How To Stop Dog From Pulling On Leash?

Training a puppy or a young dog to walk on a leash beside you without pulling him is one of the basic training tasks.

Your puppy is really a great, nice-tempered dog, but as soon you get out to have a walk with him, he just keeps dragging you down the road. Plus, if your dog is large sized, this might get really frustrating.

However, training a young dog to walk on a leash without pulling him all the time is actually not that difficult. It is one of the basic training tasks and can also be approached through a game.

But, like most things with dogs, the process of learning to walk on a leash beside you and without constant pulling requires time and patience. You will need more time teaching an adult dog than a puppy, so the sooner you start the better!

Stay persistent and patient during the training process, and having your pup walk beside you without pulling the leash, may become a new behavioral habit your dog will embrace.

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Soon enough, pleasant walks with no pulling will become a routine for both you and your dog. Regardless of the approach you choose, being consistent with the rules you once establish is one of the most important things, followed by the right choice of suitable equipment and training routines.

Let’s take it slowly and describe all the elements that are crucial for this training.

Length of The Leash

Choosing the right leash makes the whole learning process much easier for both you and your dog. The market provides us with a wide variety of options when it comes to this piece of dog walking equipment.

At this stage of training, the most important feature of the leash would be its length. Limiting the distance your dog can roam away and maintaining full control is crucial while training.

The main dilemma for new owners is whether to choose a particular length or a retractable length leash. Though very popular and commonly in use, retractable leashes such as Flexi or WalkAbout are not suitable for training. Nevertheless, they sure come in handy while walking a trained dog.

Particular-length leashes can be divided into two categories: four to six foot length and ten to thirty foot length. The four to six foot leash is the most appropriate training leash for several reasons:

  • It is easier to manipulate
  • It enables controlling the distance your dog can wander
  • It fits the need of constant supervision necessary for this stage of training
  • It provides you with close control over the dog

Therefore, the four to six-foot leash is the most appropriate choice for training your dog not to pull while on leash.

Longer leashes are mostly used in the outdoor recall training but are also very convenient for walks in open areas, where you can allow your dog to explore a little farther from you, while still on a leash.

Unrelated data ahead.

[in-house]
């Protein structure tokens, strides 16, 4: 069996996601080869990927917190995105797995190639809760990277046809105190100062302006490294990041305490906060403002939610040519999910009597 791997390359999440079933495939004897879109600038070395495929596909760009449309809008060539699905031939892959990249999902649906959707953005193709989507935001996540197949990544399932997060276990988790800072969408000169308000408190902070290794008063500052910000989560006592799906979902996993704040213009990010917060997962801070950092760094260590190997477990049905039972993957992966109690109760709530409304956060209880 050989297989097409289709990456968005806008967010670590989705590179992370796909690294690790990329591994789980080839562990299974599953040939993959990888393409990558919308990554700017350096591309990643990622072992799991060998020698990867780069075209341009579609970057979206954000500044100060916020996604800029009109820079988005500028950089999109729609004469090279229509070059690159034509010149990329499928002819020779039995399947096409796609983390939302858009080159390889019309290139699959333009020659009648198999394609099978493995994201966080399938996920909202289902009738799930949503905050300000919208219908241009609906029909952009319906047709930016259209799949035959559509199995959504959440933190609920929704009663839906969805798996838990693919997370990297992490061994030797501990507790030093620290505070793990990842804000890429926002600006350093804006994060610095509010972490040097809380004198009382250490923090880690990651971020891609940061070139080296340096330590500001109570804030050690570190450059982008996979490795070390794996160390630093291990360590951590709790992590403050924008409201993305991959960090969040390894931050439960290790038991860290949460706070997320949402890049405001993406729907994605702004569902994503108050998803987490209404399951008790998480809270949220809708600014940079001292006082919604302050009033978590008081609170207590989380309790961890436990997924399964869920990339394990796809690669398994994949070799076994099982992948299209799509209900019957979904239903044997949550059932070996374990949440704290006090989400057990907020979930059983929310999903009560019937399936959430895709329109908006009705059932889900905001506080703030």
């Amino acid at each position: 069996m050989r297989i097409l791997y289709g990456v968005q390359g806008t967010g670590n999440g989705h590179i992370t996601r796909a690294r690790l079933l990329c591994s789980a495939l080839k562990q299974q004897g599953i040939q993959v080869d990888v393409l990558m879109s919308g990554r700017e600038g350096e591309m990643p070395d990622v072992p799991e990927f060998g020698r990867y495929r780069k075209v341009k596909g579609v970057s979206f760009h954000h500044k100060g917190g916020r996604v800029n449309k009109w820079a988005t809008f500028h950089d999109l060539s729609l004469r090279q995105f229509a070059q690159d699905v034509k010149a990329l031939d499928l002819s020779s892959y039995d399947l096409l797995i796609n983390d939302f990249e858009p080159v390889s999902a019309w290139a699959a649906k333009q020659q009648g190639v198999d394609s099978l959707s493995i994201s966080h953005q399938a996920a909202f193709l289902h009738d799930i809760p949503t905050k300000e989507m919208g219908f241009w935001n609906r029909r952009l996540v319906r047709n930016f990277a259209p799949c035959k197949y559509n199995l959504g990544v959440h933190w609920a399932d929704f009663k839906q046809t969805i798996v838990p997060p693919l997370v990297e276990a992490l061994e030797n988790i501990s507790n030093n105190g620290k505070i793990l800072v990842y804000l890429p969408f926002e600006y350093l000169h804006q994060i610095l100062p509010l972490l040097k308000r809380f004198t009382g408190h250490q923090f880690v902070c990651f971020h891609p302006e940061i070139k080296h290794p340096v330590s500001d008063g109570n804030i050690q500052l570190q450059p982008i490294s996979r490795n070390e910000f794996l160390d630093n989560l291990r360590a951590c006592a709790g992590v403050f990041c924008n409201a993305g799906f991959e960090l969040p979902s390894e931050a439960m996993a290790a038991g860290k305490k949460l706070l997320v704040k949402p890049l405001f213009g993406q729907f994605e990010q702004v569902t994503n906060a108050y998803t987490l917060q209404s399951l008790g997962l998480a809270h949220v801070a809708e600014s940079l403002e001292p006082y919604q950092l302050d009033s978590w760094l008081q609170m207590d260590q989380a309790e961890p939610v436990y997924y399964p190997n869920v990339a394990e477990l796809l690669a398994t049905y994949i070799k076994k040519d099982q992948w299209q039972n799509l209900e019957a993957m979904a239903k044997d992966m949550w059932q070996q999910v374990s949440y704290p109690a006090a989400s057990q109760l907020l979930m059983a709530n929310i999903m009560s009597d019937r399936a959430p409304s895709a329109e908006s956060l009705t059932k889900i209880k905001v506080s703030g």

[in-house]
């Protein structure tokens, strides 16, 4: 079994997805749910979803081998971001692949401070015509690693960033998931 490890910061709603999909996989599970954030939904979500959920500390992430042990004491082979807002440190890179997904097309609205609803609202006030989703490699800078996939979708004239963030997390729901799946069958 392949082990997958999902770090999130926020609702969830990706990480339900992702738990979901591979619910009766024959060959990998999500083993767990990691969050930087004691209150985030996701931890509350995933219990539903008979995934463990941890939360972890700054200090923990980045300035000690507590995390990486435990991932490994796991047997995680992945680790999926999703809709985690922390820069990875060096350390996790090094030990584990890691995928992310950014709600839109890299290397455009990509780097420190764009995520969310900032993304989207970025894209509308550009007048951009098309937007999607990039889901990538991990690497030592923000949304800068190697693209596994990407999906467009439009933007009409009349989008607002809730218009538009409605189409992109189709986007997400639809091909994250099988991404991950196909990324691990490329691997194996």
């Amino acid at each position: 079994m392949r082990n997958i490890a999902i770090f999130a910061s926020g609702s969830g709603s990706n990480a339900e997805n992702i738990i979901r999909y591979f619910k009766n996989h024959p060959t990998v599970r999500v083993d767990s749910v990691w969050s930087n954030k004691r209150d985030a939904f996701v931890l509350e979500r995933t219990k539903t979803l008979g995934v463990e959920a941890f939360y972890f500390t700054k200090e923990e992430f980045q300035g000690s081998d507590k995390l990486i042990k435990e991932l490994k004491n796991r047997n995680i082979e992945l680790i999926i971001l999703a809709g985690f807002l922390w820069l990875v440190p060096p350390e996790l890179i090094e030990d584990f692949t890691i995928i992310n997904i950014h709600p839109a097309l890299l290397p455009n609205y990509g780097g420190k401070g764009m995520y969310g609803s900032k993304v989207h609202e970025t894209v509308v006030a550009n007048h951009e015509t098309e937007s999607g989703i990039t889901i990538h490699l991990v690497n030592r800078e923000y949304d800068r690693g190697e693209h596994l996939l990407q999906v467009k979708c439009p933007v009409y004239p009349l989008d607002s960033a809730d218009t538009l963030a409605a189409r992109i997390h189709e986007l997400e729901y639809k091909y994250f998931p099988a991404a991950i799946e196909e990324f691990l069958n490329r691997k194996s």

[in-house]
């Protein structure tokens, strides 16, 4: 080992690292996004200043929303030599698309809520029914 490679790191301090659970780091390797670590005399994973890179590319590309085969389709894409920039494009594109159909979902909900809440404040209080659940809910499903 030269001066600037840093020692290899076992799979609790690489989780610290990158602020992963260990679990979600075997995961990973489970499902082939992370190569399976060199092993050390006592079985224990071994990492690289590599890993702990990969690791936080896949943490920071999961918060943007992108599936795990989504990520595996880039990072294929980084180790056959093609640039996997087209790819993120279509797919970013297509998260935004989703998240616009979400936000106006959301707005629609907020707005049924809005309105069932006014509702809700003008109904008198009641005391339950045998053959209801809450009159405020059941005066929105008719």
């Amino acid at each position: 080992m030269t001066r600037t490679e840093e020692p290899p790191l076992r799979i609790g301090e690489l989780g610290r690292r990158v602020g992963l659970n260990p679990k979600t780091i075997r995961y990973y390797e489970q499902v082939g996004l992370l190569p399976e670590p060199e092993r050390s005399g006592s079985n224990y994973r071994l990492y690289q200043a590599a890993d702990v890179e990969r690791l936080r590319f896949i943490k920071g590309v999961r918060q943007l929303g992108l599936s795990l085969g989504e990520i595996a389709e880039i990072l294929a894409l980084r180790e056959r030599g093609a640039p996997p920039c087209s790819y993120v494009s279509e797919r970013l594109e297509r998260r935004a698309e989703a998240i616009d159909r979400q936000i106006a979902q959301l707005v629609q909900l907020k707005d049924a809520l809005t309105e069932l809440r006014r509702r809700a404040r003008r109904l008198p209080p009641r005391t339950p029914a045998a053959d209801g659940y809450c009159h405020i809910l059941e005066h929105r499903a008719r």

Choosing The Most Suitable Training Collar

As well as the leash, the right choice of the collar is of a significant importance and may help improve the learning process.

The most common collars are the flat buckle or snap buckle collars. They are convenient as they can be worn all the time. These collars are not designed to reduce the pulling themselves but may be used in the training process since they cannot harm the dog in any way.

The problem that may occur is that some dogs, especially in training, tend to pull their heads out of the collar. If chosen carefully these collars may just be the right choice for the training. So, just make sure it won’t choke your dog or fit him too loose.

Choker (chain) collars may as well be used in the training process since they are designed to reduce the pulling by applying pressure to the dog’s neck. The same problem as with flat/snap buckle collars may also occur in this case, since it’s easy to pull out of it when loose. However, this option might be best advised if you have a large sized dog.

Anyway, you should be aware that if not used properly, these collars may cause coughing and choking. Choker collars can be produced from various materials, not only metal.

Prong collars are designed to be used in the training process but are often objected to cause pain. In the long term, especially if used by an inexperienced trainer, they may induce serious behavioral problems, such as fear and aggression and, therefore, are not recommended to be used unless under the supervision of a certified dog trainer.

The other issue regarding the prong collars is the size – if it is too loose, it is both ineffective and carries a risk of injury to the dog while pulling the head out of it.

Harnesses, whether a front clip or regular clip, are also a common equipment in leash training, especially when it comes to small or brachiocephalic breeds. There is no danger of pulling the head out, but it is sometimes disputed not to provide the kind of control that collars do.

The difference between the front clip harnesses and regular clip ones is in the position of the spot where the leash is to be attached. In case of the front clip, the attachment spot is in the chest area, while in the case of the regular clip it is positioned in the shoulder area.

Choice of a particular material that the equipment is being made of may seem irrelevant, yet it may also help the process of dog’s adjustment to the leash and collar. Leashes, as well as the collars, can be made out of fabric, chain or leather.

The Beginning of The Training Process

Although many producers claim that products themselves may reduce the pulling, it would be fairly truer to say that they can only help you while training. Proper equipment does help, though you shouldn’t expect that you will simply solve the problem by putting the right collar on your dog’s neck and attaching it to the right leash.

So, let’s get to the core of the problem : How do you train your dog properly.

There are several tips and strategies for training your dog to walk beside you.